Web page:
A soup of subjects
May 2, 2010
By Jerry Kopel
A mélange of subjects, from the "Rule of 78" on credit insurance,
Sunrise on medical marijuana dispensaries, to ghost committees.
I really thought the "Rule of 78" had been abolished at least as to
merchants and not to banks. No so. If you look at the 35 pages of
regulations regarding credit insurance by statute presently delegated to
Insurance Commissioner Marcy Morrison to approve, delete, or amend.
If it meets her belief that it fits within the bounds of the credit
insurance language, arising from CRS 10-10-109 and 110, I believe she
could permit credit insurance sales under the Rule of 78.
"Credit insurance" means insurance to replace non-payment by the debtor
for a loan. The Rule of 78 Refund Method is a way to calculate a credit
insurance refund based on the original amount of the premium paid
When you borrow money to pay for credit insurance, the Rule of 78 gives
the creditor your money at a faster rate than an exact equal monthly
payment. And if you pay off your debt early, you do not get back an
unused portion of credit insurance you would have received if payments
had been used up at a same amount each month.
Assume you have a one year contract to buy and pay for a TV for $1000.
The creditor suggests you buy a $100 insurance policy in case you are no
longer able to make the TV payments based on your health problems
interfering with your ability to work.
Turn the money around and the first month is called "12". Working
backwards from 12 you go down to "11", then "10" until you reach "one."
Add all the numbers up and you have "78". The first month you owe 12.78
percent of $100 credit insurance debt or $15.38 just on the insurance,
not the TV acquisition. The second month is 11.78 percent or $14.19 due.
The third month is 10.78 percent or $12.82.
If the credit life insurance policy debt had been equaled out, your
payment for the first three months would have been slightly under $25.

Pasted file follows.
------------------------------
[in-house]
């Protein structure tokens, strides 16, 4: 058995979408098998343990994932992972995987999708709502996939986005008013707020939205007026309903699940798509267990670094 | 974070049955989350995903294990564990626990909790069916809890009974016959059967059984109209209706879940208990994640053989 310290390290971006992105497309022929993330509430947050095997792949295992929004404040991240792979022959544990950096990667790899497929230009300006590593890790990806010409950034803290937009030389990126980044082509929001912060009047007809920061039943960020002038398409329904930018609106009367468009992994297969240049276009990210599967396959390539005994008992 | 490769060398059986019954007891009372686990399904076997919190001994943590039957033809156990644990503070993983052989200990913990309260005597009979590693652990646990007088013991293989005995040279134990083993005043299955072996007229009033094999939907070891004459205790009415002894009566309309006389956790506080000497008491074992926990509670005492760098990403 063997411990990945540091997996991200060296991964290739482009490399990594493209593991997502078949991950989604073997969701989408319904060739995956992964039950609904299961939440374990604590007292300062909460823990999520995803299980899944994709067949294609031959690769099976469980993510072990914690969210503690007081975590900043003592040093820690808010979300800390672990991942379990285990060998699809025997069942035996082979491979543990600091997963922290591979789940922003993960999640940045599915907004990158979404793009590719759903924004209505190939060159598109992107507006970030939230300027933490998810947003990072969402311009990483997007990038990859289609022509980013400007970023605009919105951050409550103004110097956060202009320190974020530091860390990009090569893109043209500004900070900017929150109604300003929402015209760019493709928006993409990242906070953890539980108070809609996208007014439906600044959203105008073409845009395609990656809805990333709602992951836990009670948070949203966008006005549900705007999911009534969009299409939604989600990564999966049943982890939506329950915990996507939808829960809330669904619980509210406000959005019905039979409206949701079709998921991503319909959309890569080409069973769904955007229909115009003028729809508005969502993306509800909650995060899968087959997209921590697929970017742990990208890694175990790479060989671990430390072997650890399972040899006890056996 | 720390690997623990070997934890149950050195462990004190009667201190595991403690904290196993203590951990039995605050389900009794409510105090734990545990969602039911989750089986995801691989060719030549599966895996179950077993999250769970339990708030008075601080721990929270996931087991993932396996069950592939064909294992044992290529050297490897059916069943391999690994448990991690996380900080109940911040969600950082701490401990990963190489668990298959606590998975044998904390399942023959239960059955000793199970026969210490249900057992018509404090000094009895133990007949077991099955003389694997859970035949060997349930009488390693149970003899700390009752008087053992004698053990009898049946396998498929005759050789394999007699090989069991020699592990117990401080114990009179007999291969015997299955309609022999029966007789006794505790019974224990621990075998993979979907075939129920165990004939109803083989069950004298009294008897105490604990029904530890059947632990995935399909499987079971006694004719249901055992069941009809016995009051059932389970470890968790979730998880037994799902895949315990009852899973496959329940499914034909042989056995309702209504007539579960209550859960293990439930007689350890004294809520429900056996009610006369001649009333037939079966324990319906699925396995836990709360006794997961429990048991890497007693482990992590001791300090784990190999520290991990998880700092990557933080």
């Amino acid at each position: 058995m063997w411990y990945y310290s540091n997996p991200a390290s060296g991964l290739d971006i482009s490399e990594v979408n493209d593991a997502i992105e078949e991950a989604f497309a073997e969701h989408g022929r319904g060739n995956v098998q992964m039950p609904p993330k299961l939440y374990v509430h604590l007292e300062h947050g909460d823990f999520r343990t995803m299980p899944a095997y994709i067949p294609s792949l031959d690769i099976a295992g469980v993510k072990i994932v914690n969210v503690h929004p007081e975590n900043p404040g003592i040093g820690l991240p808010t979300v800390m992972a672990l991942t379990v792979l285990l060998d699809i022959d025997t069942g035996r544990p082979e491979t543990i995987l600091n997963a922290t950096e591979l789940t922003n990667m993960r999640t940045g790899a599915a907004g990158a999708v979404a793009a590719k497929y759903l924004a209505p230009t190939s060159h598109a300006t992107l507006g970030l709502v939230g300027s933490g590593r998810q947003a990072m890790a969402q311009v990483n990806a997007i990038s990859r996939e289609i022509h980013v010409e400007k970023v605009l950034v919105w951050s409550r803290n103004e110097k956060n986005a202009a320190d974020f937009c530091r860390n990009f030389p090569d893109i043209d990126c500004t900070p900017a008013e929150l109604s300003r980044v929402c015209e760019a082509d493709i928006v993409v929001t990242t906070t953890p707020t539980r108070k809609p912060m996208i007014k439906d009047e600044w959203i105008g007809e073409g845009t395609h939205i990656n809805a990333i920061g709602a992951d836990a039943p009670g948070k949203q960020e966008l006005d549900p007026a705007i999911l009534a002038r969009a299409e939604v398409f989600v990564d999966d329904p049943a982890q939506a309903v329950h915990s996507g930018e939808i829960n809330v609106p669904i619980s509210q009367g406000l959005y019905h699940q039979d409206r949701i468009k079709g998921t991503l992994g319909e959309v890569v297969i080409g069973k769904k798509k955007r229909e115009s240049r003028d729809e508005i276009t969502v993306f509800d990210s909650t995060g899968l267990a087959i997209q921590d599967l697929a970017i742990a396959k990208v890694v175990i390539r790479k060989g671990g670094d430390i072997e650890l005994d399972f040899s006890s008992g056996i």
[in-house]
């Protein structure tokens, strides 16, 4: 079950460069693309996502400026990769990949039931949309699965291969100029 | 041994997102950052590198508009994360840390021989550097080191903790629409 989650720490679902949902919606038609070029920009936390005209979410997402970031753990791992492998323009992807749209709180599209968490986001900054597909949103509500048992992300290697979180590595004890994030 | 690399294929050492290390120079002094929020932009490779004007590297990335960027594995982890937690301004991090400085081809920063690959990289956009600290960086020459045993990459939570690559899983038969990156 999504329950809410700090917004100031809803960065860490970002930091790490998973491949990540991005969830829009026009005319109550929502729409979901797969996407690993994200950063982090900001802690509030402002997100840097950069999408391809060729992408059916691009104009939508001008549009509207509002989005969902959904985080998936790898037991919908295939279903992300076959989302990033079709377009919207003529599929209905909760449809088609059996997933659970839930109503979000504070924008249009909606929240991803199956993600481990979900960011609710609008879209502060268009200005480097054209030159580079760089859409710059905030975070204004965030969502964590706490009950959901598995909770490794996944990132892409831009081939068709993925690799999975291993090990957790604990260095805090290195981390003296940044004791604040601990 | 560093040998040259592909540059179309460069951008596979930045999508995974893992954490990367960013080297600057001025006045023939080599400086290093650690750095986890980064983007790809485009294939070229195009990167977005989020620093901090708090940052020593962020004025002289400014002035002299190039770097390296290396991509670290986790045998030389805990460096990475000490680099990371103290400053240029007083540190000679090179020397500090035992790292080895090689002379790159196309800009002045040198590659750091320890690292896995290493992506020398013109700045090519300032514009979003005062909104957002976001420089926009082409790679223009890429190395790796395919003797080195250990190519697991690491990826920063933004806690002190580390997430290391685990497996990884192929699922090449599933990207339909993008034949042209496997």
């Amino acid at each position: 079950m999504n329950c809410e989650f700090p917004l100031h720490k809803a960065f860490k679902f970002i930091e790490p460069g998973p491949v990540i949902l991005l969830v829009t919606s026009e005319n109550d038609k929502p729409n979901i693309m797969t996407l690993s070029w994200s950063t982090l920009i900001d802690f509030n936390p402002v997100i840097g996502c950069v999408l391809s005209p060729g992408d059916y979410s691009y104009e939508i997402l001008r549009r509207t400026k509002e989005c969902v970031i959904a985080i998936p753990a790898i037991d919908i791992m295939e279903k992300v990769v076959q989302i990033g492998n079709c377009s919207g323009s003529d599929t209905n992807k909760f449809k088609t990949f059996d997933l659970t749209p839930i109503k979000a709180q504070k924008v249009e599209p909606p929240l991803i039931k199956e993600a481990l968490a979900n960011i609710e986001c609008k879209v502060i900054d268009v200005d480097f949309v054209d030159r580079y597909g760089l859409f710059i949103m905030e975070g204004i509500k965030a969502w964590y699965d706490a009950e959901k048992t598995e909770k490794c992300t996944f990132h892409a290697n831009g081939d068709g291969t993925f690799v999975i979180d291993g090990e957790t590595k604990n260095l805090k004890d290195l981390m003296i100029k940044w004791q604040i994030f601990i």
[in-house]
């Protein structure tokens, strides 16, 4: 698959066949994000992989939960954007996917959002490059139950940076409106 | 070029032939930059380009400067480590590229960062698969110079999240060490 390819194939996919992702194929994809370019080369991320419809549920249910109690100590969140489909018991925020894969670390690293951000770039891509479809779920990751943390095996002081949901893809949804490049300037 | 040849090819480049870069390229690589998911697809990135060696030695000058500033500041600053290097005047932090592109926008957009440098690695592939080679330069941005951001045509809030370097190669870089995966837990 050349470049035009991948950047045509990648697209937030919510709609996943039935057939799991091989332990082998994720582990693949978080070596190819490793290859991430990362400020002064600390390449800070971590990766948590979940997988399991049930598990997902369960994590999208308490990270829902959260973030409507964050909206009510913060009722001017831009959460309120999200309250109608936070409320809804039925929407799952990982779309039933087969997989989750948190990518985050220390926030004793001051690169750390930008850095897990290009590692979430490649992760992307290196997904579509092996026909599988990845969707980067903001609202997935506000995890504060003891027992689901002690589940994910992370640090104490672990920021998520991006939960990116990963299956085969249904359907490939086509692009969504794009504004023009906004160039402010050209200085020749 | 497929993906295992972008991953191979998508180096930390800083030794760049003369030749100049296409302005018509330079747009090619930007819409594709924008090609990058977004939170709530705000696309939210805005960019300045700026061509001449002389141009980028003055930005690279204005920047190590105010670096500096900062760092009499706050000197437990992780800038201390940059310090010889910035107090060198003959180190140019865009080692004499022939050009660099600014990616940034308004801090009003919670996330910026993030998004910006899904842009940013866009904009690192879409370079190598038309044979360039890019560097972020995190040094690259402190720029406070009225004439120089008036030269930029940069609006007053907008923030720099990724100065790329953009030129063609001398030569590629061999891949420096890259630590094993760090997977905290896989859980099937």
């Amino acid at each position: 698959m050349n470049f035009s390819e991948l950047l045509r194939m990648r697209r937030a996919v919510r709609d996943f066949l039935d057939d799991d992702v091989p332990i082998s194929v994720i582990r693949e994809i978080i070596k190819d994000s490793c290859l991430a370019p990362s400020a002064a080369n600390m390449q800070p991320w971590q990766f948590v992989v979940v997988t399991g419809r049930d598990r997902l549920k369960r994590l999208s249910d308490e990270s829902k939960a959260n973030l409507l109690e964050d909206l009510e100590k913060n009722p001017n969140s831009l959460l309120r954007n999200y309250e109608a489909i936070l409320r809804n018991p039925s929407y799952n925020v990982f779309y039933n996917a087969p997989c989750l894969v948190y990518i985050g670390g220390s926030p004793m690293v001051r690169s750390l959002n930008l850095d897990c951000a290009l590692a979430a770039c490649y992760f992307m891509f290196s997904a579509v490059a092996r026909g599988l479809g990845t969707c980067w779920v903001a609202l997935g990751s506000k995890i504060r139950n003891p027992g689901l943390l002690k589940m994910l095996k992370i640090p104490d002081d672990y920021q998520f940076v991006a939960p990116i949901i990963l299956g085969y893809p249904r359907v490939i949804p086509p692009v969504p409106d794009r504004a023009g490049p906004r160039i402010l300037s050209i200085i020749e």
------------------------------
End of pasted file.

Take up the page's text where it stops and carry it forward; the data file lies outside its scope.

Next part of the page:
Instead you paid $42.31 of the $100 debt. If payment on this debt had
equaled out after half the year had passed, you would only had used up
$50 instead of $73.08.
That is actually a rather large early payment. After a year, the amount
paid would have been the same total, but the creditor had use of a
larger portion of your payment early on.
According to a recent report in the Denver Post seven Insurance Division
employees have to pass yearly on 14,000 filings on insurance rates or
About two dozen states copy Colorado's approach of not having a board or
commission that approve the proposals rather than the head of the
department. The Rule of 78 does not provide consumer protection and is
listed in regulations regarding refunds under "alternative methods in
How to get a conclusion on a marijuana dispensary system that
legitimates the occupation? The system is not part of the state
constitutional references to marijuana. That should have opened the door
to CRS 24-34-104.1, Colorado's Sunrise review of new occupations.
Not just anyone will be allowed to run such a dispensary. The Dept. of
Regulatory Agencies has an experienced staff available to decide
"whether the unregulated practice of the occupation or profession
clearly harms or endangers the health, safety, or welfare of the public
and whether the potential for harm is easily recognizable and not remote
or dependent upon tenuous argument" and "whether the public can be
adequately protected by other means in a cost-effective manner."
Perhaps I missed a news story, but I don't recall when these experienced
staffers were asked to present their view on licensing this new
* * *
There has to be a special heaven for advisory committees than never were
and never will be. Such as the High Technology Scholarship Program
Advisory Committee existing in the statutes with the mandate to
establish guidelines for Higher Education to use in awarding
scholarships through the program.
The seven member board would get necessary expenses for attending
meetings. The committee never met and it made no proposals because no
members were appointed. Scholarships were to be funded by private
donations but none were ever received.
Sponsors of HB 1256 repealing the statute's language, Rep. Frank
McNulty, R-Douglas and Sen. Michael Johnston, D-Denver, might consider
asking Legal Services to review similar committees that can be removed
without having to wait ten years to do away with a shadow of a law. The
"single subject" concept is met by wiping out wisps. Even though the
committee was never created, there had to be a bill to do away with the
Rep. Randy Baumgardner, R-Grand County, and Sen. Bruce Whitehead,
D-Archuleta, carried HB 1223 to repeal the forest advisory board created
to help the Division of Forestry establish policy. The committee was
established in 2000 but stopped meeting in 2001.
Gov. Bill Ritter established his own advisory board under executive
order in 2008 which has more power to shape policy including framing
short and long term action plans for forest management. The entire cost
is under the executive branch with no funding from the legislative
(Jerry Kopel served 22 years in the Colorado House.)